Strong Majority of South Dakota Voters Support Initiative to Legalize Marijuana, Even More Support Medical Marijuana
According to newly-released polling, South Dakota voters are keen to make their state the 12th in the U.S. to legalize marijuana for recreational use for those 21 and older.
The survey, which was conducted by South Dakota-based marketing firm Lawrence and Schiller and conservative pollster Public Opinion Strategies on behalf of a group opposed to legalization, found that about 60% of voters intend to vote for Constitutional Amendment A, a proposal to allow adults aged 21 and over to use marijuana. This was first reported on by High Times.
Making things a bit complicated, Constitutional Amendment A is not the only marijuana initiative South Dakota’s ballot this November: They will also be considering Measure 26m which would legalize medical marijuana in the state. The poll was organized by the South Dakota Chamber of Commerce and Industry on behalf of the group “No Way On A.”
“Going back to the numbers, we know that a significant portion of that majority for (legalized recreational marijuana use) thinks it’s related to medical,” Chamber President David Owen told the Argus Leader newspaper. The poll found that Initiated Measure 26 enjoys even wider support in South Dakota, with 70%of voters saying they support the proposal.
The Argus Leader noted that “advocates and those leading the effort to loosen South Dakota’s marijuana laws say that passing both Constitutional Amendment A and Initiated Measure 26 at the same time is the only way to ensure the Legislature doesn’t tinker with the measures if adopted by voters in November,” because while initiated measures can be tweaked and changed by lawmakers, amendments require a subsequent vote at the ballot to undergo any changes.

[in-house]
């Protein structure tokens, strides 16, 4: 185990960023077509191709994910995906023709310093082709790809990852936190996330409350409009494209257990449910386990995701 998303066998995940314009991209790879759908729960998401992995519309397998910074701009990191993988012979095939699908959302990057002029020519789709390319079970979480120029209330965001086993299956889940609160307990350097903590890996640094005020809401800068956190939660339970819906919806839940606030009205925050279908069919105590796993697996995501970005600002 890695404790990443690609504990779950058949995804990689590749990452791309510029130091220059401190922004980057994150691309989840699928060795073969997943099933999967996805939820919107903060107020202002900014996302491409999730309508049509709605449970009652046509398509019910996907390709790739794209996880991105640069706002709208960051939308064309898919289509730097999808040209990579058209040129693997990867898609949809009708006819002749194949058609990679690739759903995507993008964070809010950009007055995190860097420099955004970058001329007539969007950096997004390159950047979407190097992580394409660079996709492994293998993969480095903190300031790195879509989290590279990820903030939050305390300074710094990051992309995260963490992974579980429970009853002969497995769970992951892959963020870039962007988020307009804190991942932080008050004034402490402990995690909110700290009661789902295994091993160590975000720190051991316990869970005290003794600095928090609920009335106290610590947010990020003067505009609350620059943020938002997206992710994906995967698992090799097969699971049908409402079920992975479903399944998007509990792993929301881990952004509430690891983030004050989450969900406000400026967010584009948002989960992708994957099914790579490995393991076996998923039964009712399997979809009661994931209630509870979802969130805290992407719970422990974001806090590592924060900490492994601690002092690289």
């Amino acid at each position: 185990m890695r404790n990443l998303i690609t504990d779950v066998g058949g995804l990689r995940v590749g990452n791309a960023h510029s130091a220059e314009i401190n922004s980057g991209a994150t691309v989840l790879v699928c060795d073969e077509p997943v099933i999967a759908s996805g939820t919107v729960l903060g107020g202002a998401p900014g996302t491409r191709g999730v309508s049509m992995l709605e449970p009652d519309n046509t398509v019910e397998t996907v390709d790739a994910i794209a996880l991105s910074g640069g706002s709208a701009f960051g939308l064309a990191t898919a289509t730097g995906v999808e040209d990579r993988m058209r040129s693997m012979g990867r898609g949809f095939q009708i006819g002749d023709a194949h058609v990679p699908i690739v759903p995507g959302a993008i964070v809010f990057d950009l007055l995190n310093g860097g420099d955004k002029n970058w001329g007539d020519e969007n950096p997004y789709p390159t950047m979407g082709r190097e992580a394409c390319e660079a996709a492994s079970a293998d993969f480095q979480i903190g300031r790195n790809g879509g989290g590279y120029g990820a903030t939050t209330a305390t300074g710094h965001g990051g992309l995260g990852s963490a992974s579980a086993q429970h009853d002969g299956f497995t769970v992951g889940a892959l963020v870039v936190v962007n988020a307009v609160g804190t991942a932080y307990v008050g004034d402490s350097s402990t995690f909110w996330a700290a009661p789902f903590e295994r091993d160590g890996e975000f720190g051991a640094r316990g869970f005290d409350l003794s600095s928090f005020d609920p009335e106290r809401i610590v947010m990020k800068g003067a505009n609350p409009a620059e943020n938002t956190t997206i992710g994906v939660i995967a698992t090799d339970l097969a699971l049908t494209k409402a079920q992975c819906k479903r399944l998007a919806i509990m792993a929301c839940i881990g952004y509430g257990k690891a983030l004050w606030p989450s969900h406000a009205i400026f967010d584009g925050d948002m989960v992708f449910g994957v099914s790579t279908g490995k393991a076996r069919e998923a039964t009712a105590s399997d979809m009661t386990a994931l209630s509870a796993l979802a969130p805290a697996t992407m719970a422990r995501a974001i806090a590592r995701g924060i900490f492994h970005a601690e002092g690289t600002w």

“Advocates supporting both the amendment and initiated measure submitted petitions to get the proposals on the 2020 ballot in South Dakota late last year”, notes High Times. “In November, South Dakota Secretary of State Steve Barnett announced that the medical cannabis measure had qualified for the ballot. In January, Barnett certified the signatures for the recreational marijuana proposal.”
In 2006, South Dakota voters narrowly rejected a measure that would have legalized medical cannabis, 53% to 47%: But times have changed drastically since then, and nationwide support for legalization has increased double-digits.
“The margin grew even wider four years later, when another medical marijuana proposal appeared on South Dakota’s ballot, only for it to be soundly rejected, 63 percent to 36 percent. More than 30 other states, including North Dakota, have legalized medical marijuana. ”
Under current South Dakota law, the possession of any amount of marijuana is a Class 1 misdemeanor, punishable by up to one year in jail.